There are consequences to living like that, generously instead of defensively.  There’s a cost, there is much we have to let go of, indeed, to die to.  There’s a cost that’s sometimes forced on us, the cost of living generously and authentically can sometimes be enormous.  But we do need to be clear what it isn’t.  The cost isn’t that we are called not to care about ourselves or to love ourselves.  Quite the opposite, in fact, you are called to love yourself as God loves you, to care for yourself as God cares for you.  The way of Jesus is not the way of the doormat at all!  Caring for yourself as God cares for you means having the courage to live openly, to nurture the life and energy of God’s Holy Spirit within you, it means living courageously towards the fulfilment of your own life, the life of others around you, and God’s own life.  Where Christianity has taught that following Jesus means refusing to care for yourself or closing yourself off from the joy and beauty of life, then it has become a false religion, a religion that leads not to openness and love but narrowness and isolation.

Taking up your cross doesn’t mean living grimly and dutifully, it means taking the risk of living joyfully and with passion.  It means letting go of all the false substitutes, all the toys of our consumer society that distract us from our primary purpose of loving and being loved  It means giving yourself the permission to recognise your true needs, the self-fulfilment you can find only in living with anticipation, face forwards to the future, oriented towards others and towards God.  Yes, it means living without a safety net, yes, it means risking the backlash of misunderstanding and even hostility from a society that values competitiveness and self-protection above all else, but so what?  The life that God gives you is a peculiar currency – this is Jesus’ theory, not mine, so you can take it seriously – the more you give it away the more it reverberates and grows, the richer and deeper and wilder it becomes.  The more you give this life away, the more you really start to live it.

Die to your false self.  Just give yourself permission to be who, deep down, you really are. 


Friday, August 15, 2008

Pentecost 14A The Canaanite Woman

I remember once I had a friend, a work-mate, who was a Jehovah’s Witness.  Lennie was a very annoying man, there were so many things he couldn’t do, like drinking coffee or swearing, that it was rather hard to know how to have a conversation with him at all.  Mind you, this was a pretty blokey sort of environment we were in.  There was something about Lennie you couldn’t quite put your finger on, something that said not only is this guy a bit different, but that he was OK with that, it actually suited him to be a bit different. 

Then, after I’d known Lennie for a while, he asked me one Friday if he could drop around home for a chat.  He seemed fairly set on the idea, so eventually I told him that he could.  And that, of course, was when I found out he was a JW.  Lennie came in to my room with a shoulder bag full of tracts, and he told me the one thing wrong with being a JW was that he was expected to do some missionary work, there were a certain number of contacts that were expected of him every year, a sort of quota he had to meet.  And would I mind just taking a couple of tracts, even if I didn’t want to read them. So long as he could put me on his stats.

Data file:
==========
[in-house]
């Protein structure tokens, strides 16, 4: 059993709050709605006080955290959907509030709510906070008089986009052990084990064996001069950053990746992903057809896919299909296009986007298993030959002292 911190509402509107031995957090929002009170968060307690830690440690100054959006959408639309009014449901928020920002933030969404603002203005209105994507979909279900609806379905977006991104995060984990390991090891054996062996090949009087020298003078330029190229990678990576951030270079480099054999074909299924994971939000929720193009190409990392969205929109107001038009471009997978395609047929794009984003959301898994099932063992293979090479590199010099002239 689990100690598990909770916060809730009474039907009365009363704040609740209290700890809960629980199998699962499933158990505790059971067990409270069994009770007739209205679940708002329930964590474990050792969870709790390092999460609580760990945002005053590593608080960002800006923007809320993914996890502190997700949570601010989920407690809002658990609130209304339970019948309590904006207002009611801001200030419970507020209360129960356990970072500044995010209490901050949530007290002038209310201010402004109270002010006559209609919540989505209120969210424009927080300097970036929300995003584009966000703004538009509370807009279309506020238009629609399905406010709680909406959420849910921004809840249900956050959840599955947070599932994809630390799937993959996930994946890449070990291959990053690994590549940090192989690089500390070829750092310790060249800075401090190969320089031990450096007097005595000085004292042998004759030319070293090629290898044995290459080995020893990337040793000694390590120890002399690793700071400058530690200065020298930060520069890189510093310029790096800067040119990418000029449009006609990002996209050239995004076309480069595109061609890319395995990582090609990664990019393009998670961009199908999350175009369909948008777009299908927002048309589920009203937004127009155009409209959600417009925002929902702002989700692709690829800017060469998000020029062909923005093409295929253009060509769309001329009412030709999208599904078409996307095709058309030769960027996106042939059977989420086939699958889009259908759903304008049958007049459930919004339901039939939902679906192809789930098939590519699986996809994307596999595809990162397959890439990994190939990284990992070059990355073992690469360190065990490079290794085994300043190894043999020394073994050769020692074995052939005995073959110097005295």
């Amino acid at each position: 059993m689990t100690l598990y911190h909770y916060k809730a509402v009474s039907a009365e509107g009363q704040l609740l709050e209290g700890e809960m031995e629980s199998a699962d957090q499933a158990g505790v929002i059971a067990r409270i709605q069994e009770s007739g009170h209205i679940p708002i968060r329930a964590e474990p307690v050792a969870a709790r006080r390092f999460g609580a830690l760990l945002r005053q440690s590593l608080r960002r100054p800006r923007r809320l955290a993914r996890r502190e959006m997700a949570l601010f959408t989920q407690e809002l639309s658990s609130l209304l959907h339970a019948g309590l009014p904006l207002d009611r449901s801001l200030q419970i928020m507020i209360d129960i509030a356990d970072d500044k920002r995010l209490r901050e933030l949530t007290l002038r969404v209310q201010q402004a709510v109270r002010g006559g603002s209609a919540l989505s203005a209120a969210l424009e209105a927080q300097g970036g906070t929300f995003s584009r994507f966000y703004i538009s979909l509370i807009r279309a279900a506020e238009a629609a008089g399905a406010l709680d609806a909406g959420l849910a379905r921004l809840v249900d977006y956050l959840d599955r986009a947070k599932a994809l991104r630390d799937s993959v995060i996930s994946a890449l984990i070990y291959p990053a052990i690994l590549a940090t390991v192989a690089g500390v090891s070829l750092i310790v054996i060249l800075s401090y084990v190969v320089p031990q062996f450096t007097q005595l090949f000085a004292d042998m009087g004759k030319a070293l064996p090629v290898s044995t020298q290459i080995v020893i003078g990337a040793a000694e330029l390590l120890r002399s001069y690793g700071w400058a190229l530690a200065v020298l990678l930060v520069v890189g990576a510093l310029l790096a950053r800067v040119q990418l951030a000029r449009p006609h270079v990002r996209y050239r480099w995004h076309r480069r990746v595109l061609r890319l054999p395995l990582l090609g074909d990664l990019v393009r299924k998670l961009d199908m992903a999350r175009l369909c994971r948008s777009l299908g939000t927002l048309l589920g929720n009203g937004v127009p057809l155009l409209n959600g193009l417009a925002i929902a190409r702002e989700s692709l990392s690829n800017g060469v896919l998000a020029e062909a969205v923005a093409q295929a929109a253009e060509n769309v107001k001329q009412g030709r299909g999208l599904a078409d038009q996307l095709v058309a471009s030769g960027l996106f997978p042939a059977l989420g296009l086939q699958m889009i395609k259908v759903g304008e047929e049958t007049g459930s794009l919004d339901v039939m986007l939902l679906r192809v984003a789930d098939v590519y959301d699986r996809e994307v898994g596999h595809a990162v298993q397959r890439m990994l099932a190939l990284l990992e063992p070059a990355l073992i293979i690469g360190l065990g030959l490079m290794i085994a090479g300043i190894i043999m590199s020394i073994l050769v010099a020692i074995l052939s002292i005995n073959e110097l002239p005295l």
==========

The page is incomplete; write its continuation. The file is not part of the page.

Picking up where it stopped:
So I gave him a glass of water and we talked about this and that, and I guess I mentioned that I had a rather different take on what God was like and didn’t really want to talk about his version, which made him a bit downcast for a moment, though it did seem to me that Lennie took rejection fairly well.  And after a while he picked up his shoulder bag and asked me whether it would be alright if he came around again same time next year, so I said why not?

It was the beginning of an interesting relationship.  I can’t say Lennie and I ever agreed about much, and I can’t say he didn’t have some totally whacky ideas – but along the way I learned to take Lennie seriously, and I learned he had a point of view that was worth thinking about.  Lennie stretched me.  He annoyed me, and provoked me, and he made me challenge some of my own assumptions, question a few of my stereotypes.  In his own, always slightly shambolic way, Lennie had claimed a sort of kinship with me, and he helped me to see the world from a different angle.

There are three big temptations, I’ve found, for people who are trying to discern where God is, and where God wants to take them in their lives.  Three temptations to rigidity that limit our growth both as individual Christians, and as a church.

The first one is thinking we already know all the answers  We already know what God is like, and what God wants of us.  And if we fall for this one, we stop growing altogether.  We no longer look for clues as to what God might be telling us, how God might be challenging us.  We already know it all.

The second temptation is to think that there are some people who are so far off the beaten track that we don’t have to listen to them.  Some people we can write off, nothing valuable to contribute.  Give them a label, like ‘fundamentalists’ or ‘JWs’, it means we don’t have to waste valuable time and energy decoding their nonsense.  And so we retreat into a ghetto of the like-minded. 

And the third temptation?  It’s the worst of the lot, the idea that the truth doesn’t change.  God’s word to us is the same this year as it was last year, right?  After all, Jesus is the Alpha and Omega, the beginning and the end, incarnation of the God who is the same yesterday and today and forever.  Not only that, changing course must mean the course we were on before was wrong.  God doesn’t change, so we can’t either.  And so we practice the religion of an idealised past.